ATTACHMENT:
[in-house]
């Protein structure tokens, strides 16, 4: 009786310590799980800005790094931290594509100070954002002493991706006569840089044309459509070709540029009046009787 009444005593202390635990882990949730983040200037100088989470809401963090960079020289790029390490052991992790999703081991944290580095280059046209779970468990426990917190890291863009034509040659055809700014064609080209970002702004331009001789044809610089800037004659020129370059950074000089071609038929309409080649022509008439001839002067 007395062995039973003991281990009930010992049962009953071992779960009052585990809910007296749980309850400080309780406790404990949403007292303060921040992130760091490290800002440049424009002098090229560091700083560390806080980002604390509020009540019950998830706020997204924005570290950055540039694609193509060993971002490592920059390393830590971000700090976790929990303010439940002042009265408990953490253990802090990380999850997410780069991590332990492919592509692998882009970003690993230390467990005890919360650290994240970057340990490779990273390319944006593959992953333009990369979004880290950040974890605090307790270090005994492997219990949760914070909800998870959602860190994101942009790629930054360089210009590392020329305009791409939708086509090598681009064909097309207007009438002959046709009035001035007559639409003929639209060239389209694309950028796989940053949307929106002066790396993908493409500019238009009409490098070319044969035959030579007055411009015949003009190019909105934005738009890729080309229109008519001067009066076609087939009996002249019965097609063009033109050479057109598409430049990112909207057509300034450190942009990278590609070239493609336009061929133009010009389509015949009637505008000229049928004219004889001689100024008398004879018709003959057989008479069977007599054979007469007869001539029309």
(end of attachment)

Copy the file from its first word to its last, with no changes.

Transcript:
[in-house]
């Protein structure tokens, strides 16, 4: 009786310590799980800005790094931290594509100070954002002493991706006569840089044309459509070709540029009046009787 009444005593202390635990882990949730983040200037100088989470809401963090960079020289790029390490052991992790999703081991944290580095280059046209779970468990426990917190890291863009034509040659055809700014064609080209970002702004331009001789044809610089800037004659020129370059950074000089071609038929309409080649022509008439001839002067 007395062995039973003991281990009930010992049962009953071992779960009052585990809910007296749980309850400080309780406790404990949403007292303060921040992130760091490290800002440049424009002098090229560091700083560390806080980002604390509020009540019950998830706020997204924005570290950055540039694609193509060993971002490592920059390393830590971000700090976790929990303010439940002042009265408990953490253990802090990380999850997410780069991590332990492919592509692998882009970003690993230390467990005890919360650290994240970057340990490779990273390319944006593959992953333009990369979004880290950040974890605090307790270090005994492997219990949760914070909800998870959602860190994101942009790629930054360089210009590392020329305009791409939708086509090598681009064909097309207007009438002959046709009035001035007559639409003929639209060239389209694309950028796989940053949307929106002066790396993908493409500019238009009409490098070319044969035959030579007055411009015949003009190019909105934005738009890729080309229109008519001067009066076609087939009996002249019965097609063009033109050479057109598409430049990112909207057509300034450190942009990278590609070239493609336009061929133009010009389509015949009637505008000229049928004219004889001689100024008398004879018709003959057989008479069977007599054979007469007869001539029309």